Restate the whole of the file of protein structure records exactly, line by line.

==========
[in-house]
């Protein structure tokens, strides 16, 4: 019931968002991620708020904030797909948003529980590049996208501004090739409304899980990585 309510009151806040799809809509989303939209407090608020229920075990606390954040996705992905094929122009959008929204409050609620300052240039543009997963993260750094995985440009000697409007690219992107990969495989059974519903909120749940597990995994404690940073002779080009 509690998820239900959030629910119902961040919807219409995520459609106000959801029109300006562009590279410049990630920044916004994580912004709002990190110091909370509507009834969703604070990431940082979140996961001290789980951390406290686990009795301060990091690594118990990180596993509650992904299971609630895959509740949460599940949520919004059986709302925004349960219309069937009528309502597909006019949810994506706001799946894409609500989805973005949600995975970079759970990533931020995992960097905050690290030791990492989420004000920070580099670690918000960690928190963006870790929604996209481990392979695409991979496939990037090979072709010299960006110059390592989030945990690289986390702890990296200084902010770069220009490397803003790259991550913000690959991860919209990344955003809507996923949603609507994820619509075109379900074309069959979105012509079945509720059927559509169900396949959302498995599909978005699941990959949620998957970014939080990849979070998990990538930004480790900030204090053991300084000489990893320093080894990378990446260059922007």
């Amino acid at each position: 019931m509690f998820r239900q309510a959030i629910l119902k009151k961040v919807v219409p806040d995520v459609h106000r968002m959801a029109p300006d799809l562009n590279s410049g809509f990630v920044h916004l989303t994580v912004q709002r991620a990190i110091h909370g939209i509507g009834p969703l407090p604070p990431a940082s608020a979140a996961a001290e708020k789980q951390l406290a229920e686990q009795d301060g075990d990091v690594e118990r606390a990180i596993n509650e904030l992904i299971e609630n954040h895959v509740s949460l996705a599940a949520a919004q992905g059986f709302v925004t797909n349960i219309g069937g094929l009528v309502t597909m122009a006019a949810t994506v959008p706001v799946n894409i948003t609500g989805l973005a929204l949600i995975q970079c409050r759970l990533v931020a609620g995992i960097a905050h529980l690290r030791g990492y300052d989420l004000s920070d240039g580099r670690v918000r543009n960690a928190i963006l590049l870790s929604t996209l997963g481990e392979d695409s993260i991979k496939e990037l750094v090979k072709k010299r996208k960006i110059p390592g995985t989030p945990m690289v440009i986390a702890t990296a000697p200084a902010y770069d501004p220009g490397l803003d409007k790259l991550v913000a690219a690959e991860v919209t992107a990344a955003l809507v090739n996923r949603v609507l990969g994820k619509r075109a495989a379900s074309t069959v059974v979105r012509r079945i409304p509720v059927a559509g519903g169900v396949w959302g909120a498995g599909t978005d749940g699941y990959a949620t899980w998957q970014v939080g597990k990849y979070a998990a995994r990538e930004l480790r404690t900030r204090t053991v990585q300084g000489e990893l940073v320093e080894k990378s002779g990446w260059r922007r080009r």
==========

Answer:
[in-house]
């Protein structure tokens, strides 16, 4: 019931968002991620708020904030797909948003529980590049996208501004090739409304899980990585 309510009151806040799809809509989303939209407090608020229920075990606390954040996705992905094929122009959008929204409050609620300052240039543009997963993260750094995985440009000697409007690219992107990969495989059974519903909120749940597990995994404690940073002779080009 509690998820239900959030629910119902961040919807219409995520459609106000959801029109300006562009590279410049990630920044916004994580912004709002990190110091909370509507009834969703604070990431940082979140996961001290789980951390406290686990009795301060990091690594118990990180596993509650992904299971609630895959509740949460599940949520919004059986709302925004349960219309069937009528309502597909006019949810994506706001799946894409609500989805973005949600995975970079759970990533931020995992960097905050690290030791990492989420004000920070580099670690918000960690928190963006870790929604996209481990392979695409991979496939990037090979072709010299960006110059390592989030945990690289986390702890990296200084902010770069220009490397803003790259991550913000690959991860919209990344955003809507996923949603609507994820619509075109379900074309069959979105012509079945509720059927559509169900396949959302498995599909978005699941990959949620998957970014939080990849979070998990990538930004480790900030204090053991300084000489990893320093080894990378990446260059922007």
């Amino acid at each position: 019931m509690f998820r239900q309510a959030i629910l119902k009151k961040v919807v219409p806040d995520v459609h106000r968002m959801a029109p300006d799809l562009n590279s410049g809509f990630v920044h916004l989303t994580v912004q709002r991620a990190i110091h909370g939209i509507g009834p969703l407090p604070p990431a940082s608020a979140a996961a001290e708020k789980q951390l406290a229920e686990q009795d301060g075990d990091v690594e118990r606390a990180i596993n509650e904030l992904i299971e609630n954040h895959v509740s949460l996705a599940a949520a919004q992905g059986f709302v925004t797909n349960i219309g069937g094929l009528v309502t597909m122009a006019a949810t994506v959008p706001v799946n894409i948003t609500g989805l973005a929204l949600i995975q970079c409050r759970l990533v931020a609620g995992i960097a905050h529980l690290r030791g990492y300052d989420l004000s920070d240039g580099r670690v918000r543009n960690a928190i963006l590049l870790s929604t996209l997963g481990e392979d695409s993260i991979k496939e990037l750094v090979k072709k010299r996208k960006i110059p390592g995985t989030p945990m690289v440009i986390a702890t990296a000697p200084a902010y770069d501004p220009g490397l803003d409007k790259l991550v913000a690219a690959e991860v919209t992107a990344a955003l809507v090739n996923r949603v609507l990969g994820k619509r075109a495989a379900s074309t069959v059974v979105r012509r079945i409304p509720v059927a559509g519903g169900v396949w959302g909120a498995g599909t978005d749940g699941y990959a949620t899980w998957q970014v939080g597990k990849y979070a998990a995994r990538e930004l480790r404690t900030r204090t053991v990585q300084g000489e990893l940073v320093e080894k990378s002779g990446w260059r922007r080009r």